Mississippi lawmakers recently voted to remove the Confederate battle emblem from their state flag. The state’s Republican governor signed the decision into law, solidifying another response to ongoing racial reckoning and calls for change. Now the debate continues as some question what the emblem will be replaced with. A commission called to redesign the flag […]
By Chris Herlinger
Religion News Service
NEW YORK — When the Rev. Bob Edgar announced that he was stepping down as head of the National Council of Churches, someone suggested that he might apply for the soon-to-be-vacant pulpit across the street at the historic Riverside Church.
“But Bob,” his wife told him, “you only have one sermon in you.”
So perhaps a better fit might be yet another position at the corner of West 120th Street and Claremont Avenue on Manhattan’s Upper West Side– the soon-to-be-vacant presidency at Union Theological Seminary, where Joseph C. Hough Jr. is retiring.
Still, the departures of Edgar from the NCC, Hough from Union Seminary and the Rev. Jim Forbes from Riverside are leaving three venerable — some might say vulnerable — icons of liberal Protestantism with “Help Wanted” signs on their doors.
While coincidental, the three vacancies have made for a unique situation for the three institutions, which are bound together by more than just sharing three corners of the same intersection. On a small scale, Forbes studied and taught at Union while Hough regularly worships at Riverside, and Edgar occasionally preached from Riverside’s pulpit.
But in a larger sense, Union produced generations of leaders for pulpits like Riverside, the soaring gothic church built by John D.
Rockefeller Jr. in the 1920s. The NCC, meanwhile, emerged in the 1950s to push in the public square the progressive social justice message taught at places like Union and preached at churches like Riverside.
The changing of the guard has not gone unnoticed at the three institutions that once helped define the American Protestant establishment, even as resurgent conservatives have redefined the U.S. religious landscape.
All three men say they’re optimistic that liberal Protestantism — the interwoven mix of Christian gospel, political activism and the quest for social justice — may actually be re-emerging as a serious force in American society.
“There are puddles here and there,” Forbes said recently about the pockets of progressive Christianity he sees bubbling up in the United States, “and I’ve begun to see streams — though at what point do we see rivers that reach the sea?”
Both Edgar and Hough have devoted more time and attention to a more practical issue that dominated their tenures: finances. Both were hired to perform what amounted to emergency financial operations to resuscitate struggling institutions that were hemorrhaging money.
“I wasn’t sure it was salvageable,” Edgar said of his first year at the NCC. Hough was similarly blunt about Union’s outlook. “I was told the place was done for,” he said.
Financial woes have always been a concern for Union, a non-denominational seminary that severed formal ties with the Presbyterian Church a century ago over issues of academic freedom and liberal biblical scholarship. The situation worsened in the 1990s in part because of an aging — although impressive — and increasingly expensive physical plant and campus.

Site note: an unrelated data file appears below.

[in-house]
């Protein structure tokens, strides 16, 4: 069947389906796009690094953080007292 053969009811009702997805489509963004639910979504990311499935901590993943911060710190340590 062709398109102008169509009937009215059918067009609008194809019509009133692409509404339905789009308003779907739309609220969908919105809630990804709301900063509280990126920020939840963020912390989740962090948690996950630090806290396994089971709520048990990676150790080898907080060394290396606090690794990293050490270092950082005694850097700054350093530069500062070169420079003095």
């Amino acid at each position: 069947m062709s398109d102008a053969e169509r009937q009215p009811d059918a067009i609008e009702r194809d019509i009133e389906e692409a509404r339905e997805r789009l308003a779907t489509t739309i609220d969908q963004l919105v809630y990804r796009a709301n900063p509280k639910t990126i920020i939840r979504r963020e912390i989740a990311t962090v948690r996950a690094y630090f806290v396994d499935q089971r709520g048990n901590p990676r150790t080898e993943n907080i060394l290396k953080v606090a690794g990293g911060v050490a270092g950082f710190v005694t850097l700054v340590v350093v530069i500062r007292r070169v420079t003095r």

At the NCC, Edgar was brought in seven years ago to reverse years of runaway spending. Declining memberships and budgets of the NCC’s 35 member denominations continue to be a problem, as is the NCC’s search for a way out of the conservative political desert.
By most accounts, they succeeded on the financial questions. Hough helped raise an estimated $30 million; Union’s endowment is now approaching $100 million. After starting $6 million in the red, Edgar says the NCC is $8 million in the black.
That’s not to say that the institutions have silenced their critics.
Chief among them is James Tonkowich, president of the Washington-based Institute on Religion and Democracy, a frequent critic of liberal mainline Protestantism.
Tonkowich concedes that high-profile Christian progressives like author Jim Wallis “may be having their day in the sun” with greater media visibility. But he argues that declining denominations, and an embrace of “deal-buster” issues like gay marriage and abortion, make liberal churches barely discernible from liberal politics.
“People are willing to go out on a limb for an exclamation point,” he said, “but no one is willing to go out on a limb for a question mark.”
“Could it be that the theme that runs through the three institutions is that what used to be the establishment is no longer?” said the Rev.
Leonid Kishkovsky of the Orthodox Church in America and a former NCC president.
Gary Dorrien, a Union professor who has written a multivolume history of the Protestant left, said Union and Riverside survived the process of “disestablishment” because they recognized that liberal Protestantism needed a wider and more inclusive identity.
Union was “the original home and center” of black liberation theology and feminist social ethics, he said. “Union came early to the marginalization of mainline Protestantism and embraced it.”
Riverside, meanwhile, became even more of a multiethnic and multiracial church under Forbes, a charismatic black preacher, though “Riverside has a small faction that pines for the white-gloved days of old,” he said.
“That problem is built into the organization’s DNA,” he said. “The NCC has been led by people who understand the issue perfectly well, but some of the denominations that comprise the NCC are tormented by their fond memories of being in the mainline.”
Whoever ends up heading the NCC, he said, “will spend a lot of time dealing with the post-mainline-adjustment issue.”
Copyright 2007 Religion News Service. All rights reserved. No part of this transmission may be distributed or reproduced without written permission.